NRDC et al. v. U.S. Fish & Wildlife Service et al. (Rusty Patched Bumblebee)

Jill Utrup/USFWS

NRDC, Center for Biological Diversity, and Friends of Minnesota Scientific & Natural Areas are suing the U.S. Fish & Wildlife Service in District of Columbia federal court, challenging the Service’s decision not to designate “critical habitat” for the endangered rusty patched bumblebee. The Endangered Species Act (ESA) generally requires the Service to protect critical habitat—areas that are essential for a species’ conservation—for all species when they are listed. But the Service delayed designating these areas for the bee, prompting previous NRDC lawsuits, and it recently decided not to designate these areas at all.

The rusty patched bumblebee is a prolific pollinator, once common throughout the Midwest and Northeast into Canada. Mirroring broader declines in pollinator populations, it has disappeared from about 87 percent of its historic range.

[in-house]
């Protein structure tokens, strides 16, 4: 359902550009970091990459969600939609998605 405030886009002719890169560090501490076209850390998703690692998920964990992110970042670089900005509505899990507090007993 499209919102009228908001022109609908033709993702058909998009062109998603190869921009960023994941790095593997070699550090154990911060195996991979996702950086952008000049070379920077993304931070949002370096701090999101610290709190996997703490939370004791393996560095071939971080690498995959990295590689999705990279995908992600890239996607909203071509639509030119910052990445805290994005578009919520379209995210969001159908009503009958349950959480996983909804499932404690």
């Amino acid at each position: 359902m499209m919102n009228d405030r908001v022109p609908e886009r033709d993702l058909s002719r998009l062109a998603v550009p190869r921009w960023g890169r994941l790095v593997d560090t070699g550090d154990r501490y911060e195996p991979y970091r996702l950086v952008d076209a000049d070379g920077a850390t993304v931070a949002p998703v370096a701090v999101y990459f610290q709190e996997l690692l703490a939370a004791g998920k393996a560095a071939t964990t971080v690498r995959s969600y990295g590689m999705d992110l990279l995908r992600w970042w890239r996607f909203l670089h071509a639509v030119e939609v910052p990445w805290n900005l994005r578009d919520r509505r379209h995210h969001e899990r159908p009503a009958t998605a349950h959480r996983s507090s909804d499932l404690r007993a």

Declines in pollinators, like the rusty patched bumblebee, threaten the future of our food supply; one in three bites of food we eat is dependent on pollinators. This is especially true for healthy fruits and vegetables, many of which rely on insect pollination. Food scarcity and the resulting increase in food prices are likely to hit underserved communities and communities of color already facing food insecurity the hardest.

Victory in this case will not only protect habitat for the bee and other wildlife imperiled by habitat loss but will also help to protect the future of our food supply.

Last Updated

April 22, 2022



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